Sustainability in the supply chain: how to avoid ‘greenwash’ criticism
I’m accustomed to a little cynicism around corporate sustainable responsibility. Critics dismiss it as ‘greenwash’; too little too late for the sake of some positive PR.
I get it – I’m an independent consultant, but in my last role as Head of Supply Chain for a leading agricultural cooperative I had to engage the rest of the organisation with various social engagement and sustainability projects. Let me tell you, it can be tough.
Whatever your organisation, it’s vital to ensure that any sustainability or charitable work is meaningful rather than an empty vanity project, and that process begins with identifying potential value. You might be considering implementing a fairly straightforward waste management plan, or perhaps you’ve got ambitions to get city children onto farms to see where their food comes from.
Whatever your goals, you need to focus on this idea of value: namely, what kind are you aiming for? Is it the tangible, measurable kind – reduced costs, an alternative income stream – the softer variety – for example, an improved reputation with clients or consumers? – or a combination of the two? Then ask yourself ‘why is this important?’ It sounds obvious, but the value contains the all-important ‘sell’ for team members or employees; essentially, you’re making an inarguable declaration about why this matters.
Next? Well, unless you’re a large-scale operation with a dedicated environmental or social outreach department, it’s time to look for some trusted partners to start unlocking that value.
Let me give you an example: while I was at Openfield, I worked with The Country Trust and a leading bakery brand Warburtons to develop a programme that brought primary school children onto farms and walked them through the whole of the supply chain.
Those children petted sheepdogs, squealed about the smell of manure and ate their lunch outside – but more importantly, they learnt about the environment, had their horizons opened to jobs they’d never heard of and revealed parts of their past they’d never shared (“My daddy was a goat farmer,” I overheard one boy, a recent refugee from Syria who typically stayed silent at school, say to his teaching assistant.)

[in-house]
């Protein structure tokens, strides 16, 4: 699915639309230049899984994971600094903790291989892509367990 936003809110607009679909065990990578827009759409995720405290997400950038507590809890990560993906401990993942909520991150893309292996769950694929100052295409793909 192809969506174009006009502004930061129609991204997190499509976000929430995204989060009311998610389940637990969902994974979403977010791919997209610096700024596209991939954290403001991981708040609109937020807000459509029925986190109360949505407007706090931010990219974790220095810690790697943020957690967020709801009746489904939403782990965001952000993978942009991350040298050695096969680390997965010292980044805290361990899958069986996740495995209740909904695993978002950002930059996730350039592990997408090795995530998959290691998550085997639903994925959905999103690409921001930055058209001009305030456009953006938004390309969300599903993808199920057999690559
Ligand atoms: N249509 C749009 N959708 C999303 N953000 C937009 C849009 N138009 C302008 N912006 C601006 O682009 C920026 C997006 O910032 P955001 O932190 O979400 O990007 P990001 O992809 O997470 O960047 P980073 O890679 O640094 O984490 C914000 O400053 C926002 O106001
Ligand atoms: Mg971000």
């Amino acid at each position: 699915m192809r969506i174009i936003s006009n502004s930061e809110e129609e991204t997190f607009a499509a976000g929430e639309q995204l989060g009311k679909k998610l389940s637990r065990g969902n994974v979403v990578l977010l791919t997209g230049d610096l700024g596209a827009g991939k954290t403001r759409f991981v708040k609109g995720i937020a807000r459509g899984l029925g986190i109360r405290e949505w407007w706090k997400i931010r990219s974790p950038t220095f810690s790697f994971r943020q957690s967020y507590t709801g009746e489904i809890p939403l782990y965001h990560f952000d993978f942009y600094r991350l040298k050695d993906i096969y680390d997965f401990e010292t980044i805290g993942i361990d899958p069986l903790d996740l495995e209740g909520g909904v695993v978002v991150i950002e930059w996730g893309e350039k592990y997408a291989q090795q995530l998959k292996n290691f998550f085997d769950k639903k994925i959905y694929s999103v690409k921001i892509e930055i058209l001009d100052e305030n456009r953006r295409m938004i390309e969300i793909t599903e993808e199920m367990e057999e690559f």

The experience was transformative for all involved, and inarguably ‘valuable’ on all sides – both in terms of some solid learning outcomes for the children but also a rich and rewarding experience that built young students’ confidence and resilience, Openfield company pride, promotion of our values and more.
My experience with The Country Trust was an extremely positive one – not all charities are capable of talking the language of business and delivering the benefits or ‘value’ of a charitable or sustainability project to a commercial operation. Few have experience of the business world, even less so the agribusiness world. Often, finding a trusted and like-minded partner to help realise your goals and deliver the value you seek is critical to success.
Beyond this, there is more work to do: establishing goals, setting up a secure framework, developing a way of working that’s collaborative and complementary. Often organisations are reluctant to admit to a pilot period, or to make criticisms at initial review stage. This shouldn’t be the case – it’s vital to a project or programme’s success and enduring impact that there’s a point early on for everyone to be open and non-protectionist about what they’ve achieved.
There needs to be a regular review of value against cost as things evolve, and a final check to see if cost and benefit balance: the test of a truly sustainable project – all of which should keep those criticisms of ‘greenwash’ in check.
Got a project or programme in mind with a focus on sustainability, education or social engagement? I’d love to hear your plans – send me a DM to arrange a no-obligation conversation.